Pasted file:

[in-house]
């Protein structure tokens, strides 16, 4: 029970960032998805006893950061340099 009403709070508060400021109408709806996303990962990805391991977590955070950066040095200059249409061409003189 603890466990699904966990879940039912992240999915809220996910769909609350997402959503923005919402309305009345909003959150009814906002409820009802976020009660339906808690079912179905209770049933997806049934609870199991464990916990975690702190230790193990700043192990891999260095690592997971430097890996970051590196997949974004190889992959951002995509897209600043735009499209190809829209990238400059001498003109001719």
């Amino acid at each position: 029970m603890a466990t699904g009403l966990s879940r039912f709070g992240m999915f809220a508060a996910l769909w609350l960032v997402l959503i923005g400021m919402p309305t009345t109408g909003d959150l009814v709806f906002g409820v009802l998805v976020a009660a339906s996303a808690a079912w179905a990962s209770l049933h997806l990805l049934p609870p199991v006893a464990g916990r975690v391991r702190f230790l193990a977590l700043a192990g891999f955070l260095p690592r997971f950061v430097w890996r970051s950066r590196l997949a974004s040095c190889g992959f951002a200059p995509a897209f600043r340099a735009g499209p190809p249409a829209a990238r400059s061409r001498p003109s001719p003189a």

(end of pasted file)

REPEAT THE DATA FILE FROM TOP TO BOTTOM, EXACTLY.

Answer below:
[in-house]
């Protein structure tokens, strides 16, 4: 029970960032998805006893950061340099 009403709070508060400021109408709806996303990962990805391991977590955070950066040095200059249409061409003189 603890466990699904966990879940039912992240999915809220996910769909609350997402959503923005919402309305009345909003959150009814906002409820009802976020009660339906808690079912179905209770049933997806049934609870199991464990916990975690702190230790193990700043192990891999260095690592997971430097890996970051590196997949974004190889992959951002995509897209600043735009499209190809829209990238400059001498003109001719």
């Amino acid at each position: 029970m603890a466990t699904g009403l966990s879940r039912f709070g992240m999915f809220a508060a996910l769909w609350l960032v997402l959503i923005g400021m919402p309305t009345t109408g909003d959150l009814v709806f906002g409820v009802l998805v976020a009660a339906s996303a808690a079912w179905a990962s209770l049933h997806l990805l049934p609870p199991v006893a464990g916990r975690v391991r702190f230790l193990a977590l700043a192990g891999f955070l260095p690592r997971f950061v430097w890996r970051s950066r590196l997949a974004s040095c190889g992959f951002a200059p995509a897209f600043r340099a735009g499209p190809p249409a829209a990238r400059s061409r001498p003109s001719p003189a």